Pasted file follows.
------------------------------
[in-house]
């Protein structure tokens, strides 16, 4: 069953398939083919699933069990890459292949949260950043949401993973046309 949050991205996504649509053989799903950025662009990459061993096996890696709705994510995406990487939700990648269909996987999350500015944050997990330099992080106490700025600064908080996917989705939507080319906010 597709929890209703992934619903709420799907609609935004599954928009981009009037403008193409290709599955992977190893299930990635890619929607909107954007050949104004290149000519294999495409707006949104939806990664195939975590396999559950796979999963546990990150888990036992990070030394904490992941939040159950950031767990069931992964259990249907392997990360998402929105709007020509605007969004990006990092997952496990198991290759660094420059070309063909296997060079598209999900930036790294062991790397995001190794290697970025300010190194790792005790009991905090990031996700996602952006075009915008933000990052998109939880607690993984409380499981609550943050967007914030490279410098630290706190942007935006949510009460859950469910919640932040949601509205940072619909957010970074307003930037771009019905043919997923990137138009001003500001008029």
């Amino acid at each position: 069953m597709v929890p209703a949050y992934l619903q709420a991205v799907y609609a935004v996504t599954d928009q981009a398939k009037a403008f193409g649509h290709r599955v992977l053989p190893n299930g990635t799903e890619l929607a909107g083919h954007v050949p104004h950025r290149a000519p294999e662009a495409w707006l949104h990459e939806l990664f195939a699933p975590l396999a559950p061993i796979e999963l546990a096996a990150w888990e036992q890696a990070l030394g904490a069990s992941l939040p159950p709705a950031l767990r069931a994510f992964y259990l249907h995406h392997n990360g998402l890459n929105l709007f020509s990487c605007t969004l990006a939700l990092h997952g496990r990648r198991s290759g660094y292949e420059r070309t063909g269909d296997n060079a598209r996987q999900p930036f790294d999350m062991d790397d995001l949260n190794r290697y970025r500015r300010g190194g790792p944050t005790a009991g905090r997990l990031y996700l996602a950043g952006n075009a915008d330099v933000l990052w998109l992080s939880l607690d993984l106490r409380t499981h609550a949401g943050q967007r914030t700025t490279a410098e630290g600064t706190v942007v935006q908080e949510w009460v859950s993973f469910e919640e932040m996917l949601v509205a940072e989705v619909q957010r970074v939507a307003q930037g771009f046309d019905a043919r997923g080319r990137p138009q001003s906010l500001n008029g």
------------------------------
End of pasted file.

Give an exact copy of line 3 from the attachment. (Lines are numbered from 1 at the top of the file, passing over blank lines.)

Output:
């Amino acid at each position: 069953m597709v929890p209703a949050y992934l619903q709420a991205v799907y609609a935004v996504t599954d928009q981009a398939k009037a403008f193409g649509h290709r599955v992977l053989p190893n299930g990635t799903e890619l929607a909107g083919h954007v050949p104004h950025r290149a000519p294999e662009a495409w707006l949104h990459e939806l990664f195939a699933p975590l396999a559950p061993i796979e999963l546990a096996a990150w888990e036992q890696a990070l030394g904490a069990s992941l939040p159950p709705a950031l767990r069931a994510f992964y259990l249907h995406h392997n990360g998402l890459n929105l709007f020509s990487c605007t969004l990006a939700l990092h997952g496990r990648r198991s290759g660094y292949e420059r070309t063909g269909d296997n060079a598209r996987q999900p930036f790294d999350m062991d790397d995001l949260n190794r290697y970025r500015r300010g190194g790792p944050t005790a009991g905090r997990l990031y996700l996602a950043g952006n075009a915008d330099v933000l990052w998109l992080s939880l607690d993984l106490r409380t499981h609550a949401g943050q967007r914030t700025t490279a410098e630290g600064t706190v942007v935006q908080e949510w009460v859950s993973f469910e919640e932040m996917l949601v509205a940072e989705v619909q957010r970074v939507a307003q930037g771009f046309d019905a043919r997923g080319r990137p138009q001003s906010l500001n008029g």